Priceless paintings, normally admired by 15,000 visitors a day have been in lockdown for the past three months, like the rest of the country .
But from next week - London's National Gallery is coming out of exile, Covid-19 safe and so only operating at up to a quarter of capacity.
Gabriele Finaldi, Director, National Gallery said: "It's very exciting for us to open the doors and allow people in." It's a long awaited reopening for the boss and his staff. And while the gallery's fortunate much of its funding is from the government, it has to find the rest - and lockdown's made that impossible. They're at risk of collapse unless they're thrown a lifeline.
The UK's arts industry contributes more than £32.3 billion a year to the economy, employing around 2 million people. But 68% have been furloughed during the pandemic - the second highest number of any workforce in the country, ITV News spoke to out of work musicians, who are now back to busking on the streets to help make ends meet. Karl Mullen said: "It's been a bit of a nightmare to be honest, I've missed the gigs massively. I've missed playing with other people, I've missed the social side of my job.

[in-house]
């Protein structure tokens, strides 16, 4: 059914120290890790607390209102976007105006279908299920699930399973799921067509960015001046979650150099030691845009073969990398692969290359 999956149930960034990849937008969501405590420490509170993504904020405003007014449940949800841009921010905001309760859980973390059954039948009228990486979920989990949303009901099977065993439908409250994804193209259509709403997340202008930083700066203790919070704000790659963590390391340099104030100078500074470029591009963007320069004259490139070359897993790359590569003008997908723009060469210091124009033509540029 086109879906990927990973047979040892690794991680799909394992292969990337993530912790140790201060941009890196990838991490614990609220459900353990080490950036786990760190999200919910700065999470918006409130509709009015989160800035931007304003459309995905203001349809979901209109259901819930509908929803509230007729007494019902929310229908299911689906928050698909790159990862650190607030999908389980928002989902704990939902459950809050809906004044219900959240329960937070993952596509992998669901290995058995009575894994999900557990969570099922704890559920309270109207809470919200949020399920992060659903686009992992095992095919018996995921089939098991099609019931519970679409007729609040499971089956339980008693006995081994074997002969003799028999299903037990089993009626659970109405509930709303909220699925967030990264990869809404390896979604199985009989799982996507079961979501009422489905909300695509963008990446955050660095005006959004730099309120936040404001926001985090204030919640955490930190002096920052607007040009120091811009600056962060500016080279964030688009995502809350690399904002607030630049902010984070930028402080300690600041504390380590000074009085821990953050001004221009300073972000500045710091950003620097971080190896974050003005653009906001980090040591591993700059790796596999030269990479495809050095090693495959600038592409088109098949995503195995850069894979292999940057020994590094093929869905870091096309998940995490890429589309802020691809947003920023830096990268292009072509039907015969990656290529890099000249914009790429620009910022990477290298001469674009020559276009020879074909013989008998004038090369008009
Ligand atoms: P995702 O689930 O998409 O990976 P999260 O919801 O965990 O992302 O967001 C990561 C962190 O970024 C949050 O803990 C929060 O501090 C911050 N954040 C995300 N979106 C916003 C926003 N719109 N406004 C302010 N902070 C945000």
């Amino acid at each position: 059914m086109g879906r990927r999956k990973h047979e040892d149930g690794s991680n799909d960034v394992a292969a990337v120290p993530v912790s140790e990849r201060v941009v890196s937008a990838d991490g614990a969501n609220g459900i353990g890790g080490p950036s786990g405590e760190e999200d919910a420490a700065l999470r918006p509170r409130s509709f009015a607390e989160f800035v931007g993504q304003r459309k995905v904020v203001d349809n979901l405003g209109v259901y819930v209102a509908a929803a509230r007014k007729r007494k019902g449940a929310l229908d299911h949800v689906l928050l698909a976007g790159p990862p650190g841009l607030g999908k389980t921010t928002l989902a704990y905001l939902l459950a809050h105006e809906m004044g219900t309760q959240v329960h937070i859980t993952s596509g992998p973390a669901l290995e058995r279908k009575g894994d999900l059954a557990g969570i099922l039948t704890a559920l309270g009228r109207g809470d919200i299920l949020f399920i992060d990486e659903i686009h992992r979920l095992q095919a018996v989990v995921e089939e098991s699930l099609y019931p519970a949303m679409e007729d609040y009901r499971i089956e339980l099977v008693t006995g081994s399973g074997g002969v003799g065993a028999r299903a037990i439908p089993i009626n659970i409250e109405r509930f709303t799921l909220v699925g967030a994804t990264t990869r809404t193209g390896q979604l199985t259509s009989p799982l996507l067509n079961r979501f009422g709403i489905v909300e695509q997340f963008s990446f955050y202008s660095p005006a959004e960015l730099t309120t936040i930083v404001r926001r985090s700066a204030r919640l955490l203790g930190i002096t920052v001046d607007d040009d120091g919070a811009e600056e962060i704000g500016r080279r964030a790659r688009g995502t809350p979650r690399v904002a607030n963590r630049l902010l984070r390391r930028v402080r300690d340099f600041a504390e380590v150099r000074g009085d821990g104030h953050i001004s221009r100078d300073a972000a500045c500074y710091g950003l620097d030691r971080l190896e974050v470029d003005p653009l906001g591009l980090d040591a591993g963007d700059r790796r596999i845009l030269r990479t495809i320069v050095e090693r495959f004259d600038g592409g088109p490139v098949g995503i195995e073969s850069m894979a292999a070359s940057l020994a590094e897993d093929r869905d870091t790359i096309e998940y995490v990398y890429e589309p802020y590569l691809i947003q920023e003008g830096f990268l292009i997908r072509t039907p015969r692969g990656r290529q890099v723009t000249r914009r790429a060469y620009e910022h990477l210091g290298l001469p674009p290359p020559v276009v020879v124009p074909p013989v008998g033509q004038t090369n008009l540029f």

"It's been absolutely devastating," Ali Lawrence added. "I'm quite fortunate that I'm a busker and I can just do ad hoc."
The government says it's doing all it can to help - including providing much needed financial support and that it's looking at other ways it can assist further.